Reference checking is a necessary evil of the hiring process, but it’s fraught with challenges. The references that candidates provide can be overly biased toward the applicant. But searching beyond those references can lead to potential risk for the employer. And company policies often limit to salary and dates of service the information HR representatives, managers and others can share about a former employee.
There are ways, however, that reference checkers can creatively and compliantly gather meaningful information to help employers make informed hiring decisions.
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“Backdoor” references are references the candidate did not directly provide. While reference checkers are not prohibited from contacting people not specifically named as references by the candidate, there are a couple of important points employers must keep in mind:
- Candidates should have given permission, generally, for reference checking to be conducted.
- Reference checkers should not reach out to anyone the candidate has expressly asked not be contacted.
- Reference checkers should not contact references from a candidate’s current employer without express permission.
HR can and should seek additional recommendations as reference checks are conducted. For instance, when speaking with a candidate’s former manager, you might ask, “Is there anyone else you would recommend I speak with?” Or you may have contacts at a candidate’s former employer; unless the candidate has expressly prohibited it, you’re free to reach out to get perspectives from these contacts.
Regardless of how well you know a potential reference or how deep you dig, many references are hesitant to be too forthcoming about a candidate who may not have a stellar job history. This is where some creative communication techniques may come into play.
Make the Candidate Part of the Process
Doren Barak, president and lead consultant with FocusHR, a human resources consulting firm in Toronto, uses a two-step process to ferret out critical information about a candidate’s strengths and potential weaknesses, starting with the candidate interview. “With the reference process in mind, I ask questions that open the candidate up to share potential red flags that I then probe in reference checks,” Barak said.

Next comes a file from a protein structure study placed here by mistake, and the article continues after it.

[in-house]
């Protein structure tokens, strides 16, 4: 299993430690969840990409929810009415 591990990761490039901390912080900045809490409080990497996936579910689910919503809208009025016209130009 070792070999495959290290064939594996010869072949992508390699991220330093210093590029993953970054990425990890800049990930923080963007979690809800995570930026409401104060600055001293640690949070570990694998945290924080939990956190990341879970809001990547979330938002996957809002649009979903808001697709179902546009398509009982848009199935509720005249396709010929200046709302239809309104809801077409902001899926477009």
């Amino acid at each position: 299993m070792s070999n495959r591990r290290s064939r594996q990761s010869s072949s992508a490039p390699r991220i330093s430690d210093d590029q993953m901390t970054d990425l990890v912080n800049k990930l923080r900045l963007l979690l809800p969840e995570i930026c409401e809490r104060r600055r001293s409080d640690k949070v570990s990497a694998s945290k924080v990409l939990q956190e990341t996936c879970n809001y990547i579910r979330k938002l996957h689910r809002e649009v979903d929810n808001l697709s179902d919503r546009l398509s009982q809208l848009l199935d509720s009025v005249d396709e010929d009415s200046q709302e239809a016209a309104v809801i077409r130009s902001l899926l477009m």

For example, she might ask a candidate, “Imagine I call your manager and ask for feedback on you. I’d ask for the good, the bad and the ugly. What would I hear from your manager?”
Barak will then keep prodding until she’s gathered relevant information. If the candidate isn’t immediately forthcoming, she might circle back to the question, perhaps reframing to focus on a previous manager.
This candidate input is valuable to the reference-checking process, she said. “You now have concrete information to probe on.”
For instance, she might say to a reference, “In the interview, the candidate shared that X and Y were not strengths or were concerns or trouble areas. Could you elaborate on that?”
“You’d be surprised by how openly references discuss something negative if they don’t have to reveal it themselves,” she said. “It makes it easy for them.”
Camden Rendon, talent acquisition manager with The 20, an IT services firm in Plano, Texas, said she will often ask references for an example of how a candidate went above and beyond the requirements of the job. “If they can easily come up with something, I know that this candidate probably does it pretty frequently. If they can’t come up with anything, I wonder how strong [the candidate’s] work ethic really is,” she said.
Reference checkers “need to be able to extract the information that isn’t being said and read between the lines,” said Mike Sheety, director of ThatShirt, a customized-apparel company in Ontario, Canada. “You need to listen to what is and isn’t being said. ‘I can’t recall’ and minimal responses can be a bad sign, as it either means the reference doesn’t have anything good to say or they don’t remember, and the potential hire just flows with the crowd.”
Sheety advised reference checkers not to accept general responses, such as, “She was a great employee.” That doesn’t provide enough specific information. Ask questions to elaborate. Sheety suggested asking, “Why was she so great?” or “How do you track your employees’ success?”
In addition to carefully evaluating responses, reference checkers should be alert to what is not being said.
“One of the first things I notice is how quickly and willing a reference is to talk to me,” Rendon said. “If I have to leave a message, I get wary if I don’t hear back. If someone offers to be a reference for someone, they should be ready and willing to chat about their experience working with that person.”
Finally, Sheety suggested, “continue reference checking until all the information you have gathered is saying the same thing.” Once you reach that level of consistency, you can be confident that you’ve got an accurate sense of a candidate’s traits.
Lin Grensing-Pophal is a freelance writer in Chippewa Falls, Wis.